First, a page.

As my teenage daughter would say: “Well, that happened.” As I write this, a little over one week has passed since the end of days, the rain of frogs or whatever apocalyptic description you may choose to describe the election of Donald Trump as the 45th President of these United States. Considering that the Chicago Cubs just won the World Series only a short time beforehand, one may be excused from thinking that the end of time is, indeed, at hand. There can be no doubt that Trump’s election will upend the apple cart in Washington, D.C. For example, Trump plans on overturning a multitude of Executive Orders that the Obama Administration has issued over the last eight years. While rescinding Executive Orders sounds easy enough in concept (and probably in practice since all it takes is a signed statement revoking them), whether all of the Executive Orders concerning employment issues will be negated is less clear. As an example, here is a brief overview of the Executive Orders the Obama Administration has rolled out concerning employers:
- Executive Order 13495 / January 30, 2009. Requiring federal contractors and subcontractors to ensure that if their duties are taken over by a successor entity, non-managerial employees, who otherwise would be terminated by the transition, will be offered a right of first refusal in any future employment for positions for which they are qualified.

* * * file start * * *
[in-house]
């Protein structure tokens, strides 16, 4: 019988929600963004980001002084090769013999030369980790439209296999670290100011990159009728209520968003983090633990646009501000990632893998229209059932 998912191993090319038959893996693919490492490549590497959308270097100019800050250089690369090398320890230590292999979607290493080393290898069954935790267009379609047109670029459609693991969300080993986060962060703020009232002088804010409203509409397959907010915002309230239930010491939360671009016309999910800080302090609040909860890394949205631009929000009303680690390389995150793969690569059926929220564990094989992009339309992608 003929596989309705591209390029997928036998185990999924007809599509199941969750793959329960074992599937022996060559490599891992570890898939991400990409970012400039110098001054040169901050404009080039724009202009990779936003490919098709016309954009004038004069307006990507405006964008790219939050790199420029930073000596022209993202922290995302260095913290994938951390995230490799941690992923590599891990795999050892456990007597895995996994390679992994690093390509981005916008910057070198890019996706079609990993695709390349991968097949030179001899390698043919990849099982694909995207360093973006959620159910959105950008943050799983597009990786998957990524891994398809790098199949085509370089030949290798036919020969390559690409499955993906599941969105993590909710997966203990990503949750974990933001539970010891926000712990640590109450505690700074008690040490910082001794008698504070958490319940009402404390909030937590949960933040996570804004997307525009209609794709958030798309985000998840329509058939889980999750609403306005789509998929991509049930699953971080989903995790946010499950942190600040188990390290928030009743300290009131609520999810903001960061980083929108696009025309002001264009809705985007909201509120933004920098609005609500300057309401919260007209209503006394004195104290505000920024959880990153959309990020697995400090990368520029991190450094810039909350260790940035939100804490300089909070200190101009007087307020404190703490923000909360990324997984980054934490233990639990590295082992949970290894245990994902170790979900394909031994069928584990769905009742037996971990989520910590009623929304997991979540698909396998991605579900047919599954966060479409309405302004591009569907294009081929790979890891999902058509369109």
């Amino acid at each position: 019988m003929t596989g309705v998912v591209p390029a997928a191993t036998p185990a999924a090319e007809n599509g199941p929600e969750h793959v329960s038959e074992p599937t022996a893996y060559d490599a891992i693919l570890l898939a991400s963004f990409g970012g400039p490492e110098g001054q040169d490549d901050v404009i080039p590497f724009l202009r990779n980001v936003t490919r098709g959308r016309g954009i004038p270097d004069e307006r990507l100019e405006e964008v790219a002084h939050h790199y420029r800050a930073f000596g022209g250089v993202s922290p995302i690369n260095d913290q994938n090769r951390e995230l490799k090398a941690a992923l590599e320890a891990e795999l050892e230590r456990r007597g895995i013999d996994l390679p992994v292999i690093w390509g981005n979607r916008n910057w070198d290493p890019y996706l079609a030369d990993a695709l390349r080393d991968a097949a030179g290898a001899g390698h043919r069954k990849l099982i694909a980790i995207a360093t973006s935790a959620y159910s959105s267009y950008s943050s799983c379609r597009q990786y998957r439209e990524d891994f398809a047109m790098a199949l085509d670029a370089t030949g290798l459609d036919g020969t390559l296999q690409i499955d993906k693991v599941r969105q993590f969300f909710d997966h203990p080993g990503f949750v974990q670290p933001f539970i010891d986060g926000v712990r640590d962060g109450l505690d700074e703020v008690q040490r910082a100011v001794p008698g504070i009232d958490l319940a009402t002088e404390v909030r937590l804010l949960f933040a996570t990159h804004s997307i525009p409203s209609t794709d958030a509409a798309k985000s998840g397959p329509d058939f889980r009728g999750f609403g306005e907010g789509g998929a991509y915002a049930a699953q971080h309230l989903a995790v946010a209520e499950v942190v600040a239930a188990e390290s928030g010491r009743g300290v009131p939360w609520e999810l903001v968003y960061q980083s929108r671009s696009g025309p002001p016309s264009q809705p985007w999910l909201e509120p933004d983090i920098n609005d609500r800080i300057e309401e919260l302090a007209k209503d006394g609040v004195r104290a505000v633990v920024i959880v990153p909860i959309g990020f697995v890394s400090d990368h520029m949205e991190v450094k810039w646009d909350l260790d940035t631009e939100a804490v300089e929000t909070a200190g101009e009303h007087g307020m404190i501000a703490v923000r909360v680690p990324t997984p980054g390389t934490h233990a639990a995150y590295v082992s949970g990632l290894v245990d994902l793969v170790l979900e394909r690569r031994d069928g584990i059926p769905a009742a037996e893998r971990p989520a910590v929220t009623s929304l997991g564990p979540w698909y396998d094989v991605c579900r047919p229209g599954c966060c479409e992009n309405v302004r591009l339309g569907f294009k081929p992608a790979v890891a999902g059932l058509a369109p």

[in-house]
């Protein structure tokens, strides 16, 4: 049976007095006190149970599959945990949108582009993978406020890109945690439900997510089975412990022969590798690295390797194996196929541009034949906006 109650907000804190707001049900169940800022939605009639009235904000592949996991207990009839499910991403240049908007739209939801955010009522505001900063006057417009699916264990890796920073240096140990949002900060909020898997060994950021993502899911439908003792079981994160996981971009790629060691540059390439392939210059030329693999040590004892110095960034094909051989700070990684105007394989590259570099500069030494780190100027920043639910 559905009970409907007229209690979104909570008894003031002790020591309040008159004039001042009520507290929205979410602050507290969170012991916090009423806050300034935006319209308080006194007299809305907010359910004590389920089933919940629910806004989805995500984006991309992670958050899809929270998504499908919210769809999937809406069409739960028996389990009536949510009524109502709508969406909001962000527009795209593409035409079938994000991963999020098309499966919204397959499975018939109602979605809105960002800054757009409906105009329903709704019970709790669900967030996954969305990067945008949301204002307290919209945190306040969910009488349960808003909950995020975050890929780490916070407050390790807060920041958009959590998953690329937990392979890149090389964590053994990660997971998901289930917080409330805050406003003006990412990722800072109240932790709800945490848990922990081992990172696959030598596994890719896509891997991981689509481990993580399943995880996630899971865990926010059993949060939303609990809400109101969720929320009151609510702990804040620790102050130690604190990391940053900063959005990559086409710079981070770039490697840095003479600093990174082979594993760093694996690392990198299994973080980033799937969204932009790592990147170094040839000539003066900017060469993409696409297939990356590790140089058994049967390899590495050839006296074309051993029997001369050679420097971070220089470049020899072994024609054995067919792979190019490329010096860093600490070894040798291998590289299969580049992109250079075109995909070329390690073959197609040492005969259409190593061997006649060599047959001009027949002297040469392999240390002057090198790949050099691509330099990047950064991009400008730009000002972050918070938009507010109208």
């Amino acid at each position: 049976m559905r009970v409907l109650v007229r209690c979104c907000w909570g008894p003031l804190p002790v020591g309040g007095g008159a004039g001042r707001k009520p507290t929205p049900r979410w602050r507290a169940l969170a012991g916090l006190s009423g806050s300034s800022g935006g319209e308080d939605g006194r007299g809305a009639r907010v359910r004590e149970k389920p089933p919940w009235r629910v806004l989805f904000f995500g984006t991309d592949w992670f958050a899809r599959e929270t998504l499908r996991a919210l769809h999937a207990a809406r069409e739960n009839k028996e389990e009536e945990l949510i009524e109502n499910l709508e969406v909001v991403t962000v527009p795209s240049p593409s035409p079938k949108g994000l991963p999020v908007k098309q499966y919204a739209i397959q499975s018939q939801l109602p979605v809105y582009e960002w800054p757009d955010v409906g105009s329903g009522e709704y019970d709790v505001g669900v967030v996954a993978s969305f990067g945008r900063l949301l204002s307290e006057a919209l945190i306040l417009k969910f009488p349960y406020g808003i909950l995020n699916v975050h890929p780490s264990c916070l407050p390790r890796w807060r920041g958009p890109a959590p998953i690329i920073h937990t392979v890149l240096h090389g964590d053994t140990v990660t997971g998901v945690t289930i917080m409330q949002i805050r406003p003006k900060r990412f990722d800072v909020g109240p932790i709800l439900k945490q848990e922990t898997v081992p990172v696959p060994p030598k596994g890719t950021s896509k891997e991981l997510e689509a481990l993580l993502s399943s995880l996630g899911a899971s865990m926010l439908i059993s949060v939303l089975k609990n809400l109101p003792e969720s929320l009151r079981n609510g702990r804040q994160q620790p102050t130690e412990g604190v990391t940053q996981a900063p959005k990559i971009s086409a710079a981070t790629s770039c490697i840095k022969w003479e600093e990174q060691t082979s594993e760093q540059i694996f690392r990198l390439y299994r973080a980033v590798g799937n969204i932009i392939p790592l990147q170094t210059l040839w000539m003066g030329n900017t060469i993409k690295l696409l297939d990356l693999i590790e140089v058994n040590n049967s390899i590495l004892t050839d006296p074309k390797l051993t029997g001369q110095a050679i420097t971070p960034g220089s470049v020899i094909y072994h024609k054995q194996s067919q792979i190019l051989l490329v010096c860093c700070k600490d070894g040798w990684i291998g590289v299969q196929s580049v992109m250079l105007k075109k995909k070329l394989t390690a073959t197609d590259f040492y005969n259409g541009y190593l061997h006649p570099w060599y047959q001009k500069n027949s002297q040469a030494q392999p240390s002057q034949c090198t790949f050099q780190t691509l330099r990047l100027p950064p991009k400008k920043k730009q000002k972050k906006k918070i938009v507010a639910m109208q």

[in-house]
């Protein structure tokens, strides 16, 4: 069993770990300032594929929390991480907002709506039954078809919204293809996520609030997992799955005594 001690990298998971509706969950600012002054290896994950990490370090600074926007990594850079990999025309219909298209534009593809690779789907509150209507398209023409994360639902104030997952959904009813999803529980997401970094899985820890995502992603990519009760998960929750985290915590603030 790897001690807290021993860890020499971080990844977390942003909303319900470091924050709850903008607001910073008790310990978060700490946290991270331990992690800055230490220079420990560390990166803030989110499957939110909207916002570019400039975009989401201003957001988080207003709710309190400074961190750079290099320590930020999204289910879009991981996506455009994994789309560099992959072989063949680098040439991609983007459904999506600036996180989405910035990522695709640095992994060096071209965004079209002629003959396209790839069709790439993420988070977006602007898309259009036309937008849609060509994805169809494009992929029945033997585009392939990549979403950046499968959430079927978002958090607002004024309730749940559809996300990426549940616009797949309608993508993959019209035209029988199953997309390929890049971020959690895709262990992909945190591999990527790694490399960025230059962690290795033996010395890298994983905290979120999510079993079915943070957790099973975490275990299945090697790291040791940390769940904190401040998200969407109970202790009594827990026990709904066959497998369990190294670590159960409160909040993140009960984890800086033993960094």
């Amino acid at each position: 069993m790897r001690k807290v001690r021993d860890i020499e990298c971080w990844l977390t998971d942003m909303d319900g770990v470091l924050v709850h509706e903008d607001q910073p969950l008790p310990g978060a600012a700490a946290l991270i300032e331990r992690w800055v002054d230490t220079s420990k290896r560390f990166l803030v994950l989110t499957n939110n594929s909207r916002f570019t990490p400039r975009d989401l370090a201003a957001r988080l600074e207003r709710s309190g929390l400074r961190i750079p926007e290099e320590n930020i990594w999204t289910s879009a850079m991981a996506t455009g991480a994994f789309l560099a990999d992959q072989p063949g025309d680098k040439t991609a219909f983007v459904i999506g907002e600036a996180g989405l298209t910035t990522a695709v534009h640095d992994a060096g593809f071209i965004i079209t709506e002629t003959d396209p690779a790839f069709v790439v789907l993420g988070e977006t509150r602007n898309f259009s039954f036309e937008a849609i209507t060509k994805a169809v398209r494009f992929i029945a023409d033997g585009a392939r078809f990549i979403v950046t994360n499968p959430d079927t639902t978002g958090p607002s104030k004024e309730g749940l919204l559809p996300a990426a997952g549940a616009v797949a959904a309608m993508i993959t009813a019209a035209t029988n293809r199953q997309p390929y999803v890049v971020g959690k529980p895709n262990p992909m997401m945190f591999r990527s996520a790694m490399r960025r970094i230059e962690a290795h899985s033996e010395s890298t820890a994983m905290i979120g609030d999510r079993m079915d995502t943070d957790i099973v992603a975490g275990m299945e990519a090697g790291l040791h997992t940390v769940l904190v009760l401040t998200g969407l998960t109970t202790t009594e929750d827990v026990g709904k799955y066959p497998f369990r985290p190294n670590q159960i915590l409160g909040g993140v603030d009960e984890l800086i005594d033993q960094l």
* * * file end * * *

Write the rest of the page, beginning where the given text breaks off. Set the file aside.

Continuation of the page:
- Executive Order 13496 / January 30, 2009. Requiring federal contractors to notify employees about federal labor laws.
- Executive Order 13518 / November 9, 2009. Promoting the employment of veterans in the federal government.
- Executive Order 13658 / February 12, 2014. Requiring federal contractors to pay minimum wage to any employees, workers or contractors they utilize.
- Executive Order 13665 / April 8, 2014. Prohibiting federal contractors from discharging, discriminating against or retaliating against any employees who have discussed or disclosed the compensation information of another employee or applicant.
- Executive Order 13672 / July 21, 2014. Prohibiting discrimination based on sexual orientation and gender identity by federal contractors.
- Executive Order 13673 / July 31, 2014. Requiring entities interesting in contracting or subcontracting with the federal government to disclose any administrative merits determination, arbitration award or decision or civil judgment rendered against them within the last 3 years relating to federal and state labor and employment laws.
- Executive Order 13706 / September 7, 2015. Establishing paid sick leave for federal contractors and subcontractors.